Being Uber means never taking “no” for an answer.

Lyft, on the other hand, is pulling out of places where regulation doesn’t bode with their model. In November, when the Houston city council approved regulations for rideshare services, they shut down operations, claiming background checks, increased insurance and safety exams create an undue burden for drivers. A few weeks ago, they ceased operations in Tacoma, Washington, after the city council passed regulations there. Since most people moonlight as Lyft and Uber drivers to supplement income, they don’t have time during the day, the argument goes, when they are supposedly at regular jobs, to sit around government offices waiting to get legal. (Never mind the fact that, as these companies squeeze the taxi industry, hordes of former cabbies are moving into rideshare.)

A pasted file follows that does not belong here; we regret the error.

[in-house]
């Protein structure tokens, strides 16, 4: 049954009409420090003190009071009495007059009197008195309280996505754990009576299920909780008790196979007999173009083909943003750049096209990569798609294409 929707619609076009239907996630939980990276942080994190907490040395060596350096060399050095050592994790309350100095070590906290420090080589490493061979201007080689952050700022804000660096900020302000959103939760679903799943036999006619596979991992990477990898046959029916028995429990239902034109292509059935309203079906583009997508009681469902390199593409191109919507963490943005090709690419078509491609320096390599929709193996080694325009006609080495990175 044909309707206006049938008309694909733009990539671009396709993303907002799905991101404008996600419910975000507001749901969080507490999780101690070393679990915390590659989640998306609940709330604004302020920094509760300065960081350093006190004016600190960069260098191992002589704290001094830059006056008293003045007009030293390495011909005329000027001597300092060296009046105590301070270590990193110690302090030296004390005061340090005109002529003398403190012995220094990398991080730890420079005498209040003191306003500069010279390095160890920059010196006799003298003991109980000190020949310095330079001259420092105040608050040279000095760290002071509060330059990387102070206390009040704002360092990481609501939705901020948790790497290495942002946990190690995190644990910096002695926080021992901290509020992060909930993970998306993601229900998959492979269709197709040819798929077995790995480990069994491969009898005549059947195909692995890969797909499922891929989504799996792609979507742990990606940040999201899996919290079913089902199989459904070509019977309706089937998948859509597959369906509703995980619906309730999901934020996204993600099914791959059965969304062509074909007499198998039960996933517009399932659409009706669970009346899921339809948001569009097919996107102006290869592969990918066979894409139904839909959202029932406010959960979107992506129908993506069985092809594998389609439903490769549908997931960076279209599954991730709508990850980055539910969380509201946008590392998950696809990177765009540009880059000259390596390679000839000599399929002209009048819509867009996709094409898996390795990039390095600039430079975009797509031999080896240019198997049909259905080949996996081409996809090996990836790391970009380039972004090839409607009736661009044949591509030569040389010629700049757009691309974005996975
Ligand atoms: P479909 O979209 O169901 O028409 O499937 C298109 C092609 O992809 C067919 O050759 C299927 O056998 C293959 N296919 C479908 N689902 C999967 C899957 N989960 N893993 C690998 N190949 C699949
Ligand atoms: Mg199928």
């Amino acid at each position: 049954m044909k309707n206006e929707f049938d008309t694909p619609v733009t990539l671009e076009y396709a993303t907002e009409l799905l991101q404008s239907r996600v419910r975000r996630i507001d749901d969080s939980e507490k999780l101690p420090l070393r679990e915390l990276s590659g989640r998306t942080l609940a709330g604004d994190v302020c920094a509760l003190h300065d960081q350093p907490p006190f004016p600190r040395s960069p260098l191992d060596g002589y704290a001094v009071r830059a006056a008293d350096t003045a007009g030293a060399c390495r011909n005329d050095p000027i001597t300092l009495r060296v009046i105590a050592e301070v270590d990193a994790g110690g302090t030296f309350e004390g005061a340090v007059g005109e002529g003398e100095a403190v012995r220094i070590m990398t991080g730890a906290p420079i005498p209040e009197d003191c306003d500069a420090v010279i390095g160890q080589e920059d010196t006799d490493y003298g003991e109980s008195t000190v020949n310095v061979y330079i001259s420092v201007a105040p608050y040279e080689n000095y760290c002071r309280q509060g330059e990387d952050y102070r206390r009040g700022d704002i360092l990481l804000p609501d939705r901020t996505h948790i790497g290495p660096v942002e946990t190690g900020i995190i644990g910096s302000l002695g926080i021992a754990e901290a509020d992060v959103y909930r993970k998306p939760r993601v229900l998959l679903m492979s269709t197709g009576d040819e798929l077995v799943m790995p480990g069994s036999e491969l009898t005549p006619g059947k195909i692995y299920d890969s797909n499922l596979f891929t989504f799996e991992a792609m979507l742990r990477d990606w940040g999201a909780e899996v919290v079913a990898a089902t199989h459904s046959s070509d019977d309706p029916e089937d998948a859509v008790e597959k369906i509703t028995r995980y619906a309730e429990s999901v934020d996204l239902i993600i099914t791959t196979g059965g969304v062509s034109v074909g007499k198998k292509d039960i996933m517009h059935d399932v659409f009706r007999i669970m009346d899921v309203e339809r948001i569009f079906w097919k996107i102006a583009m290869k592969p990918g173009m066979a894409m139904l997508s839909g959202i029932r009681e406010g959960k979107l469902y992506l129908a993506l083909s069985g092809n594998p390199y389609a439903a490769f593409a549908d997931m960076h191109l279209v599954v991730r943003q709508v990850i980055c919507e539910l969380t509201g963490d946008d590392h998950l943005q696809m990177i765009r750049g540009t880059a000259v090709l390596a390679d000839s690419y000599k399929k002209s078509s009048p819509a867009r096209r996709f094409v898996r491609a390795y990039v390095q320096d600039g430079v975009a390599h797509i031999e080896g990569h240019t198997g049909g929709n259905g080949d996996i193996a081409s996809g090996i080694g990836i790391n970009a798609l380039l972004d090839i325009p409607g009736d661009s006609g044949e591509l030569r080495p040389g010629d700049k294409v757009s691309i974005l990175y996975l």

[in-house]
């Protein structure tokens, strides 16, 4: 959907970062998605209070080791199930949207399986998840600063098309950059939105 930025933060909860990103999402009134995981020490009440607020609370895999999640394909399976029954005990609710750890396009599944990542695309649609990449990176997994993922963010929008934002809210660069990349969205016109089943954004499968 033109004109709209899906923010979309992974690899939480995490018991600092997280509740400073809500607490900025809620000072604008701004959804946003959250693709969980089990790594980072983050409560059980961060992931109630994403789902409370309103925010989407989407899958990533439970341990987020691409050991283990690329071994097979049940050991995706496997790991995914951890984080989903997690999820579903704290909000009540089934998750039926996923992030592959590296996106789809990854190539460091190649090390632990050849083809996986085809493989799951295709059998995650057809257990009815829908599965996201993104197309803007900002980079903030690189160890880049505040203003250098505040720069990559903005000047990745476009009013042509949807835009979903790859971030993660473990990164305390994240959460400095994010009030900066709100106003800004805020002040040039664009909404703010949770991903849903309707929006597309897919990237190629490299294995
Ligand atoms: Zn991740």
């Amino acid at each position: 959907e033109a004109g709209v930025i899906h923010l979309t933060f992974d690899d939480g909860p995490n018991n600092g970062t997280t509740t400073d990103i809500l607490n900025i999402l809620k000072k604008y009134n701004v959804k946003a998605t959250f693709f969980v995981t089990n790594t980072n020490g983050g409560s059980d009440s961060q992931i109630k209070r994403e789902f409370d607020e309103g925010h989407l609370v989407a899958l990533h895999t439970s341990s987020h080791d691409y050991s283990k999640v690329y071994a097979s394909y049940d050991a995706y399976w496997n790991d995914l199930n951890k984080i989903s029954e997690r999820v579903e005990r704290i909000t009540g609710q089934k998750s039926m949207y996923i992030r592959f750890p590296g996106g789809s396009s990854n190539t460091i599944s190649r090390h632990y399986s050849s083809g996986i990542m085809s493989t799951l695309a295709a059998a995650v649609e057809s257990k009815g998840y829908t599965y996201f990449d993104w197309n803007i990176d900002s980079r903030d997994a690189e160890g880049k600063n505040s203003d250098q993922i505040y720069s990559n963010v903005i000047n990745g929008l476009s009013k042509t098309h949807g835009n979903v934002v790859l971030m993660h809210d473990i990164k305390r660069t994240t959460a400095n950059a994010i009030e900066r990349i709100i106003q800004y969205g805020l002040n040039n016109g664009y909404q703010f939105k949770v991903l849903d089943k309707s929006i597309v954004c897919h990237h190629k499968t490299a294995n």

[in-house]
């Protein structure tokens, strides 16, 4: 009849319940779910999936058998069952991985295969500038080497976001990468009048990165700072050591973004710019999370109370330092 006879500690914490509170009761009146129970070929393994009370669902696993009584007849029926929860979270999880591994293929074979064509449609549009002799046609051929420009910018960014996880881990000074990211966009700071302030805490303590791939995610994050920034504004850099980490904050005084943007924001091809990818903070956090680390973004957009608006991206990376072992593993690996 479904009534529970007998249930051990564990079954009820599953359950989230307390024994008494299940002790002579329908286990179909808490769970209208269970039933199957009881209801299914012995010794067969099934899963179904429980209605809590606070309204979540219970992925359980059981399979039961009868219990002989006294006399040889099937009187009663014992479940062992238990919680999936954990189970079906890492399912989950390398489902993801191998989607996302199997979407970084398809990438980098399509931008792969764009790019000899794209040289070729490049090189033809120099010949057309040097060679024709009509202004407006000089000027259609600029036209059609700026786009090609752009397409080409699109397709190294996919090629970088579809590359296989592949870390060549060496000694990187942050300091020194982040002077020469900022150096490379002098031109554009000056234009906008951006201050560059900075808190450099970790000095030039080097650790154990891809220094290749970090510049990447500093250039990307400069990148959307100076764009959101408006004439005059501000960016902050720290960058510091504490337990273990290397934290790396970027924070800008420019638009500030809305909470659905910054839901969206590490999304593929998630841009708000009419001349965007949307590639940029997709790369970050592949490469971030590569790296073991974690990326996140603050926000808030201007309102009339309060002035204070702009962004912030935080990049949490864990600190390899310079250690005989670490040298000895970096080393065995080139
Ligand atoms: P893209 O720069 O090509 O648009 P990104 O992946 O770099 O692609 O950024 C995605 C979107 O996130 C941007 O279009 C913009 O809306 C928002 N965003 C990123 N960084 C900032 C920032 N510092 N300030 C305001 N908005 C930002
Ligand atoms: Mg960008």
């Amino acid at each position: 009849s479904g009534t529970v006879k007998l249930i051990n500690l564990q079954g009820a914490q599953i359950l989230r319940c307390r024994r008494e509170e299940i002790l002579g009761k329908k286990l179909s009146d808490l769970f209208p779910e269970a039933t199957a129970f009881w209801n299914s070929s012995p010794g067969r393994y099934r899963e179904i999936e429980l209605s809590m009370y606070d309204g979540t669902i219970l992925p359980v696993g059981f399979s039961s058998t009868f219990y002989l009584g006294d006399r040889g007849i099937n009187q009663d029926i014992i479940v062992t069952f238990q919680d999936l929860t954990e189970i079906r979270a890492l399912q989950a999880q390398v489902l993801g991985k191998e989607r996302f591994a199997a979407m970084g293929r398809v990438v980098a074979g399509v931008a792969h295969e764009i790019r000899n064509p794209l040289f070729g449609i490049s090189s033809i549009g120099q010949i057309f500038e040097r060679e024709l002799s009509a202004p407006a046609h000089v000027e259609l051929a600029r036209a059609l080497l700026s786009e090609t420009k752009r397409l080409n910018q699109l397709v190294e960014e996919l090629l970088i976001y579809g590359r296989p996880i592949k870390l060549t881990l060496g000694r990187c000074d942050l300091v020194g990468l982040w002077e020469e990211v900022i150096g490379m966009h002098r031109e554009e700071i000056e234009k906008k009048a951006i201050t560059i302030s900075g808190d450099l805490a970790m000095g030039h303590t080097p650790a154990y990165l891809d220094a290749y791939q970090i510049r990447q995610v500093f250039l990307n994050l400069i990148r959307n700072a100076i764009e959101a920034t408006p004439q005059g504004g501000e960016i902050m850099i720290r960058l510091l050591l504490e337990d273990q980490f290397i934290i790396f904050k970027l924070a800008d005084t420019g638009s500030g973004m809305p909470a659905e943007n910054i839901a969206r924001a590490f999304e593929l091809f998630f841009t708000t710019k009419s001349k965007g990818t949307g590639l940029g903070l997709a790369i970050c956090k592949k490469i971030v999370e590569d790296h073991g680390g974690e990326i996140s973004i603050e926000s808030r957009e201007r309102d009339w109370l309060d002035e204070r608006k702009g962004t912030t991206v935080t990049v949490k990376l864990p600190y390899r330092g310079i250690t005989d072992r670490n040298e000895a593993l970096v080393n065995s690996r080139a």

Give Me Convenience or Give Me Death

Uber and Lyft promote convenience. For passengers and drivers. They know people are lazy. If drivers had to get their fingerprints taken, pee in a cup and spend a day or two attending a class, they wouldn’t be as likely to sign-up. Or keep driving.

Where would the so-called sharing economy be without this ease of participation? Especially for the folks providing these peer-to-peer services? Why go through the hassle of setting up your house as a legitimate bed and breakfast when you can just list empty rooms on Airbnb? Why polish a resume and apply to temp agencies when you can post your services on TaskRabbit?